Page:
▪ demands that he be fired for his online behavior
▪ statements that his behavior was protected speech and, therefore, not an offense for which he can be dismissed.
I would like to interject a broader question into the debate in hopes of moving us beyond polemics. What aspects of an employee’s life should an employer be permitted to regulate? Should behavior outside the workplace impinge on how the employee is assessed and treated in the workplace?
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Managerial practices in the contemporary labor market make it difficult to figure out the boundaries of the workplace. Corporations describe employees as family members. The professional managerial class enjoys employer-sponsored wellness programs, gyms and after-hours events.
Pink collar workers are inundated with employer-sponsored material that stresses the benefits of adopting their employer’s media savvy identity. Such symbolically-rich practices are strategic: they build loyalty among employees even as benefits, job security and wages have contracted and working conditions have worsened.
Employers across industries have begun to demand more and more access into employees’ personal lives as extending their control of workers. Some employers have been caught monitoring Facebook accounts to see if employees are organizing to counter draconian workplace changes.
Other employers warn employees about making political contributions to particular candidates or causes. Some have forced employees of the same workplace who date one another to sign “love contracts” that are meant to insulate employers from legal actions if the relationship sours. One university fired then was forced to reinstate a professor who moonlighted as a dominatrix.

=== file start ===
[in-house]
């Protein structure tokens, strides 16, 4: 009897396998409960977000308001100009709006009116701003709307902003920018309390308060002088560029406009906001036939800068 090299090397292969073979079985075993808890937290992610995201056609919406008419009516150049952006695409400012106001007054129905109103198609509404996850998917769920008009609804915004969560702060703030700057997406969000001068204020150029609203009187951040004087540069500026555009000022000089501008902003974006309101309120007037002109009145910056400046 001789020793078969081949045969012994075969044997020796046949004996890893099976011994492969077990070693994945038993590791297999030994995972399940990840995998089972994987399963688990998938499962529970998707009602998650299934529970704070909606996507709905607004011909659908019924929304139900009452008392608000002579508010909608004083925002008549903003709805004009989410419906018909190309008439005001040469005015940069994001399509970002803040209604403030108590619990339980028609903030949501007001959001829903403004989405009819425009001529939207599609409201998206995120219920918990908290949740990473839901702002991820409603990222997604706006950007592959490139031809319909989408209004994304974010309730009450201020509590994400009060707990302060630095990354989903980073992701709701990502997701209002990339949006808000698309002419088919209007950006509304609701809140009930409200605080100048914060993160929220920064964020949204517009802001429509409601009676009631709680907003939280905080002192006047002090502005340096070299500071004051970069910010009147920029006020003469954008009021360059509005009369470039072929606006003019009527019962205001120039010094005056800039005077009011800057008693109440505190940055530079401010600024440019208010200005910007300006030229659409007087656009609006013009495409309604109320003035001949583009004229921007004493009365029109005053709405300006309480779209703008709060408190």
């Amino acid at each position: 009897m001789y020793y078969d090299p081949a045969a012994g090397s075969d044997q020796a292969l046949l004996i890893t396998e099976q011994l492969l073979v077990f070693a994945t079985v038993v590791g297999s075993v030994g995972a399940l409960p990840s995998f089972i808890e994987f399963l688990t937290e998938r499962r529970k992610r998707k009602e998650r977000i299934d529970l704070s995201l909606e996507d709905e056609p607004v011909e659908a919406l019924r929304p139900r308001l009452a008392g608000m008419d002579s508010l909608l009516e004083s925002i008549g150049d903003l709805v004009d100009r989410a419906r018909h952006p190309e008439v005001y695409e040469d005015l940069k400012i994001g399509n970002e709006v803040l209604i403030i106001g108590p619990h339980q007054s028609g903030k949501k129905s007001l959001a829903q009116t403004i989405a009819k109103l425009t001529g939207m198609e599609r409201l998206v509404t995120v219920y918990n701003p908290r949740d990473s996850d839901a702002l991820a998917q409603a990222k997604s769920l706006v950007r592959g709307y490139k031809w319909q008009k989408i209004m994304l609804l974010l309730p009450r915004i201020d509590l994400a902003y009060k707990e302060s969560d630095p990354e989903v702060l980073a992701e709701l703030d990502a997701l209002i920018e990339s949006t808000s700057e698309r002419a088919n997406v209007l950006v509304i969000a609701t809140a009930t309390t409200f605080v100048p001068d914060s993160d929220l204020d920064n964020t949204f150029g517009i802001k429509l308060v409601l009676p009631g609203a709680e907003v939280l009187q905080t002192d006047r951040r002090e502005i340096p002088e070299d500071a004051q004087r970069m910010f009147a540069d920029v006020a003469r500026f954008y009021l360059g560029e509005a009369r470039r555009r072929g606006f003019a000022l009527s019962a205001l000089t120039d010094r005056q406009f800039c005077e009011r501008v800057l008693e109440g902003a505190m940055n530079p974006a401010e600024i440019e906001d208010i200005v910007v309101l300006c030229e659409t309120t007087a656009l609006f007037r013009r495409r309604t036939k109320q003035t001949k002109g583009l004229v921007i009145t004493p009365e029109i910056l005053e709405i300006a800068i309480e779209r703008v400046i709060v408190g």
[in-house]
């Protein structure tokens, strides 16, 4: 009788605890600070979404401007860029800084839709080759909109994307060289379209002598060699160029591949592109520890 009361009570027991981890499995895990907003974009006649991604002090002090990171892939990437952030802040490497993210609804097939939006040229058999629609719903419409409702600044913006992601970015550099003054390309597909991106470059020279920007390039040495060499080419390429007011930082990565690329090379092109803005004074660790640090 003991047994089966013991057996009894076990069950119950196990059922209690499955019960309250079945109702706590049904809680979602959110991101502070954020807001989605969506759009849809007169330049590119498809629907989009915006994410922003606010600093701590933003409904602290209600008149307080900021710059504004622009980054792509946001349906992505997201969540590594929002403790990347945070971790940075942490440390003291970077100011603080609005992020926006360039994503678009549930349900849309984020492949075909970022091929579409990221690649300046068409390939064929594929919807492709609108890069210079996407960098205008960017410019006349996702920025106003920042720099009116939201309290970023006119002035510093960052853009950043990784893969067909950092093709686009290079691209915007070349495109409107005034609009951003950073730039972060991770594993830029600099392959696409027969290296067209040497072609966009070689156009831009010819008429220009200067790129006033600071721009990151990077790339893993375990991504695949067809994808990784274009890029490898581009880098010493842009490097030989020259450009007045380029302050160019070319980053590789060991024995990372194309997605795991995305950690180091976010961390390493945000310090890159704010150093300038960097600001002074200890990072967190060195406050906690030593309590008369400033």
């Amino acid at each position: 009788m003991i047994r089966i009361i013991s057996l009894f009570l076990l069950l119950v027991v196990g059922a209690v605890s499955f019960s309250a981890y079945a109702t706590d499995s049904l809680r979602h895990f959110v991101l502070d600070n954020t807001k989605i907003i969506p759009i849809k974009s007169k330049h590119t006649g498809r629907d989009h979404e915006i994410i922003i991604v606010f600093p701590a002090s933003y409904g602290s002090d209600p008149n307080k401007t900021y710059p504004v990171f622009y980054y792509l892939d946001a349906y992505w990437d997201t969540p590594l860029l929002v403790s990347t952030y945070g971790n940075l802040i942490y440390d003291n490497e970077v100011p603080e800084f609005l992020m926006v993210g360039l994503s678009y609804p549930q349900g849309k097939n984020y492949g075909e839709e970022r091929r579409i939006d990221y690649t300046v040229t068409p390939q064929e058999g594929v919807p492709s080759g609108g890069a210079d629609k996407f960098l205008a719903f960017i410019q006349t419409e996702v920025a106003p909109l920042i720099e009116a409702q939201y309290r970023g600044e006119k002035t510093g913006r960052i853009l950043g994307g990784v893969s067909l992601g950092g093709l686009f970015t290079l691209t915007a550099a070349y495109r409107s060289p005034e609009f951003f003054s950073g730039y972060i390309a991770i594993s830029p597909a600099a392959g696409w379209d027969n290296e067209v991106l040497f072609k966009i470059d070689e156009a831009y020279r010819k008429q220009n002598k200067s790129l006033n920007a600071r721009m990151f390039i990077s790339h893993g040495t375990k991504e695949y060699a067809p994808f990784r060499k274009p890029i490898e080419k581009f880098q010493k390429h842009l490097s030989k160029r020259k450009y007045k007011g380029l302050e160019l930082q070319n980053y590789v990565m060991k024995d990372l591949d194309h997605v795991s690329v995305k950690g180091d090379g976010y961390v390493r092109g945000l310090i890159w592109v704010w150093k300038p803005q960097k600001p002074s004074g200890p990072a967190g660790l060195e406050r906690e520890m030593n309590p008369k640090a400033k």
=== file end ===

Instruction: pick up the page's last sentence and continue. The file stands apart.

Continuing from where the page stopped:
Such practices make it seem normal for an employer to be able to demand that an employee conform to employer-specific standards in their private lives when they have no bearing on how an employee performs in the workplace.
Does a worker’s participation in a religious group that she relentlessly documents through social media affect her ability to wait tables? We all know people – even teachers – who participate in all sorts of activities that they never mention at work. Why do we suddenly see political speech as a suspect category of behavior that threatens to undermine the workplace even when it is not expressed there?
We should be worried about employers reaching into our private lives. And we should be even more worried about expecting that employers should do so. Both signal creeping authoritarianism disguised as “good business.”
To counter this shift, it would be well worth us remembering our shared past. We need to think about how worker’s political viewpoints have limited or expanded access to jobs and to consider the implications of such filtering for the broader political environment. It seems to me that we need historians who are attentive to these issues. Maischak is one of them.
Kathryn Forbes is a professor in the Women’s Studies Program at Fresno State. Connect with her at email@example.com.